Ghouta is the Arabic term (ghuta) for 'garden'.
The Ghouta is an oasis formed by the Barada River, as its waters flow east of Mount Qasioun, and its seven tributaries. It surrounds the city of Damascus. To the east and south of the Ghouta lies the Marj plain, which forms a narrow belt of fields, and south of that lies the Hauran plain. The Barada River Valley borders the Ghouta to the northeast. The area north of the Ghouta is less fertile and eventually desolate hill country. To the west of the region is the Anti-Lebanon Mountains.
The Ghouta is historically the most celebrated 'green zone' (a verdant, fertile area around an urban center) in the Levant, according to the historian Beshara Doumani. He also notes that its fame in this regard persists, despite the significant loss of its planted areas to the development of suburban sprawl, extensive highways, and the effects of the Syrian Civil War. It was historically characterized by farming villages, vast gardens, orchards, and vineyards, which stretched up to 10 kilometers (6.2 mi) from the limits of the Old City of Damascus. The lands of the Ghouta were fed by irrigation. These factors distinguished it from the rain-dependent, mainly grain-growing Marj.
The size of the Ghouta has varied considerably at different times and according to different surveys and estimates. In the 20th century, the Syrian journalist Muhammad Kurd Ali approximated that it spanned an area 20 by 10 kilometers (12.4 mi × 6.2 mi). while a 2000 a survey reported that the region spanned 19,000 hectares.
Since ancient times, canals dug by Damascenes provided irrigation of land on either side of the Barada, increasing the size of the Ghouta to the south and east of the city. Separating the city from the dry grasslands bordering the Syrian Desert, the Ghouta has historically provided its inhabitants with a variety of cereals, vegetables and fruits.
Throughout most of the 19th century, most of the Ghouta's farmlands were held by middle-class, small-scale landholders, who the historian James Reilly terms as "gentleman farmers". This type of land tenure was enabled by "the intensive and commercial nature of irrigated agriculture", according to Doumani. These farmers, part of whom were tenants and the other part possessors of usufruct rights, did not cultivate the lands themselves, but hired laborers with the considerable revenues they derived from their small plots.
In the early 20th century, an estimated three-quarters of the Ghouta's lands were owned by small and middle-sized planters, known as zurra, a rare occurrence among the agricultural regions of the Levant at that time. The remainder of the lands were owned by members of the Damascene urban elite.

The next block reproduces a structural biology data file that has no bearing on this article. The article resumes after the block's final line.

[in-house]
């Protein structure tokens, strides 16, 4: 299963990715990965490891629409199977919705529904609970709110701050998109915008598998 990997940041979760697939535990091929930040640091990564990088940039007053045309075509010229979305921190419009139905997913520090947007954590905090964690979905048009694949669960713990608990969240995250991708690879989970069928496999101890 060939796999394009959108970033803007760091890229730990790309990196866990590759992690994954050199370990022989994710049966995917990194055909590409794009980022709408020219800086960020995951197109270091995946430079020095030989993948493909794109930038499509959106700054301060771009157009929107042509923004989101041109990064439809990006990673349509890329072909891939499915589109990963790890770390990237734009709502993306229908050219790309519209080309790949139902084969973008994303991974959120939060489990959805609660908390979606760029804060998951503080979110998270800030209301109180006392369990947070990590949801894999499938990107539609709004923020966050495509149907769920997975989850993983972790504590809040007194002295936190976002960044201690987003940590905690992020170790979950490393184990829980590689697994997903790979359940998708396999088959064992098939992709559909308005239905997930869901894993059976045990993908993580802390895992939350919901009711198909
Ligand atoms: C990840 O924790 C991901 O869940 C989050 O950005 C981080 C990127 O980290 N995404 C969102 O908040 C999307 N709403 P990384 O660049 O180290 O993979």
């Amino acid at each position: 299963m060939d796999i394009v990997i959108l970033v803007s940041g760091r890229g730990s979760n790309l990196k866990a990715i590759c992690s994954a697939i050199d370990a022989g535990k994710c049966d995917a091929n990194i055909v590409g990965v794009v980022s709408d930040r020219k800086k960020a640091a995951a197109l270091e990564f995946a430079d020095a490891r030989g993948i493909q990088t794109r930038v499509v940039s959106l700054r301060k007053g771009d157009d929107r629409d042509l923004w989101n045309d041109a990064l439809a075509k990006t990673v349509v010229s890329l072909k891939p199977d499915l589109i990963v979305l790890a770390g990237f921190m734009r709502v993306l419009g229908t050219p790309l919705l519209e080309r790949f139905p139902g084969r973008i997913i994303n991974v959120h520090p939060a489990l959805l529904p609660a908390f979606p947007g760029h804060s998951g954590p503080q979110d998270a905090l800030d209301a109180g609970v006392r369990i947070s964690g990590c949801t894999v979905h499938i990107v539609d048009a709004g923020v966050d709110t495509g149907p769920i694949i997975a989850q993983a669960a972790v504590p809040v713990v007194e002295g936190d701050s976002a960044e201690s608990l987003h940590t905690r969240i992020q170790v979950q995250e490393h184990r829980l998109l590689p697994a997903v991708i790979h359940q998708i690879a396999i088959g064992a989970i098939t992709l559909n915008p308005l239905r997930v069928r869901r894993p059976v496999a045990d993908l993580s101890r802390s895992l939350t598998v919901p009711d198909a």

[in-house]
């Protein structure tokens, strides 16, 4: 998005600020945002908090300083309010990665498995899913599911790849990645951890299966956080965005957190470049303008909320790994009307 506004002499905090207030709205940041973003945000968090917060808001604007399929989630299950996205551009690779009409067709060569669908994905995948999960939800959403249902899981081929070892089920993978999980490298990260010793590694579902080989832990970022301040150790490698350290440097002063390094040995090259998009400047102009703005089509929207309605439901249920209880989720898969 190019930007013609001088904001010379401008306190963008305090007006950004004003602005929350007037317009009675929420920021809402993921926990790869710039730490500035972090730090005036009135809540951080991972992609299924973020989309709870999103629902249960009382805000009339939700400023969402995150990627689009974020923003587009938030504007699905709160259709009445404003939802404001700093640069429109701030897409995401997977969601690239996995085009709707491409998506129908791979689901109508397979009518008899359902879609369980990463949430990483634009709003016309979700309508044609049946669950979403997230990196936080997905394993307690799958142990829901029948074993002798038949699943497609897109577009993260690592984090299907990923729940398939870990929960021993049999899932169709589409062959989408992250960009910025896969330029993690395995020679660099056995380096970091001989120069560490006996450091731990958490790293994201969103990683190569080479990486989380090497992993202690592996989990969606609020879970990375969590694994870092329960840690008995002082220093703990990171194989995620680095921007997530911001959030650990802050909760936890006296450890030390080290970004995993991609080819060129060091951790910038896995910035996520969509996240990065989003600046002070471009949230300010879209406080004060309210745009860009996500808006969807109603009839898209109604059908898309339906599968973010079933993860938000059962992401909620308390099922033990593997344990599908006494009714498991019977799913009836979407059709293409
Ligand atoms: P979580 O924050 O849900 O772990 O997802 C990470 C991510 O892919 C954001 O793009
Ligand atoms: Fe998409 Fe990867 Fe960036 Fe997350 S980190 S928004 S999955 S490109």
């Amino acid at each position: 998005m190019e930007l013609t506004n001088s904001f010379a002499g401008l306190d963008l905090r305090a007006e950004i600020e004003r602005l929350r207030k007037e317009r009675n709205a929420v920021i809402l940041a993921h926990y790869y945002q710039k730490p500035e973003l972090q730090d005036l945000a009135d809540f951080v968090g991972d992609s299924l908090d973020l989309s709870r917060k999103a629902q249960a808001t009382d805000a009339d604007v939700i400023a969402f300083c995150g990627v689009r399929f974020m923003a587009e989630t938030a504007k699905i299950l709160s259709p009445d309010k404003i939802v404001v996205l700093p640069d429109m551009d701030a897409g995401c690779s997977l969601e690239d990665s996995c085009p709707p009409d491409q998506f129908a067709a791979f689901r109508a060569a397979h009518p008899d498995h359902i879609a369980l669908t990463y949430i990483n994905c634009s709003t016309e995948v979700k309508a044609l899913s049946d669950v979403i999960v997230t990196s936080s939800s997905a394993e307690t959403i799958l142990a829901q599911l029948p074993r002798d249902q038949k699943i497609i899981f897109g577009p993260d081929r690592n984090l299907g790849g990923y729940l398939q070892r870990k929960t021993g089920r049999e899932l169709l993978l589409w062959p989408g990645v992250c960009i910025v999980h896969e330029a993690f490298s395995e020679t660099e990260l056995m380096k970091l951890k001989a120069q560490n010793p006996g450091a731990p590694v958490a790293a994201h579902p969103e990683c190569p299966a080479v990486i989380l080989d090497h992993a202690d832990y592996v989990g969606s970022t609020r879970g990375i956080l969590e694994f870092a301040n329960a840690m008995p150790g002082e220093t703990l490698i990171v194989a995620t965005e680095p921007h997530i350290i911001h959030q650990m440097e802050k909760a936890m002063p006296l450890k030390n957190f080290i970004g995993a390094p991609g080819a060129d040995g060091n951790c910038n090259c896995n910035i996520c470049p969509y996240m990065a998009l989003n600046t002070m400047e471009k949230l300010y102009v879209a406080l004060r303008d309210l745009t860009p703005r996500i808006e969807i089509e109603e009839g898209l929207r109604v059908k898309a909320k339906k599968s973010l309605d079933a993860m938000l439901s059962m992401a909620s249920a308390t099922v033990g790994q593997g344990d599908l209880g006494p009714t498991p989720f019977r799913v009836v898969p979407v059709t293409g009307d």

French colonial period
In 1965, the first small-scale state-owned farm collectives in Syria were established in the Ghouta, afterward spreading to other areas of the country.
Eventually the irrigated agricultural area in the Damascus countryside reached a size of 370 square kilometers (140 sq mi). In the 1980s, urban growth from Damascus started replacing agricultural use with housing and industry, shrinking the green zone.
Syrian Civil War
During the civil unrest that began in Syria in March 2011, some eastern Ghouta residents joined the protests against Syrian president Bashar Al-Assad and joined the Syrian rebels, expelling Syrian government forces by November 2012. In February 2013, Syrian rebels captured parts of the ring road on the edge of Damascus and entered the Jobar district of the capital city. Backed by Hezbollah, the Syrian Arab Army counterattacked and in May 2013 began a siege of Eastern Ghouta.
In mid-2017, the main rebel faction in the area was Jaysh al-Islam, based in Douma (with an estimated 10–15,000 fighters in the region in early 2018). The second largest was Faylaq al-Rahman, an official affiliate of the Free Syrian Army (FSA), controlling much of central and western parts of Ghouta, including the Jobar and Ain Terma districts. Ahrar al-Sham (based in Harasta) and Tahrir al-Sham (HTS - controlling smaller districts such as Arbin, Hawsh al-Ashari and Beit Nayim, with an estimated strength in the area of 500 in February 2018) had a far smaller presence.
The residents described the life under the control of Islamist rebels as "hell" to a Channel 4 correspondent as they were forcibly conscripted, prevented from leaving and had no water and electricity.
In February 2018, the Syrian army launched an operation to dislodge rebels from the area. In early March 2018, the Syrian army had captured 59% of the Eastern Ghouta pocket. On 7 April 2018, at least 48 people were reportedly killed in a chemical attack in Douma, which resulted in an armed response from the United States, France, and the United Kingdom. On 14 April 2018, the Syrian Army officially declared Eastern Ghouta to be free of militants, securing it under government control.
List of settlements in Ghouta
- Lehrman 1980, p. 190.
- Grehan 2007, p. 23.
- Taylor, p. 40.
- Doumani 2007, p. 247. sfn error: no target: CITEREFDoumani2007 (help)
- Doumani 2017, p. 247. sfn error: no target: CITEREFDoumani2017 (help)
- Grehan 2007, pp. 23, 237, note 3.
- Elhadj 2006, p. 149, note 293.
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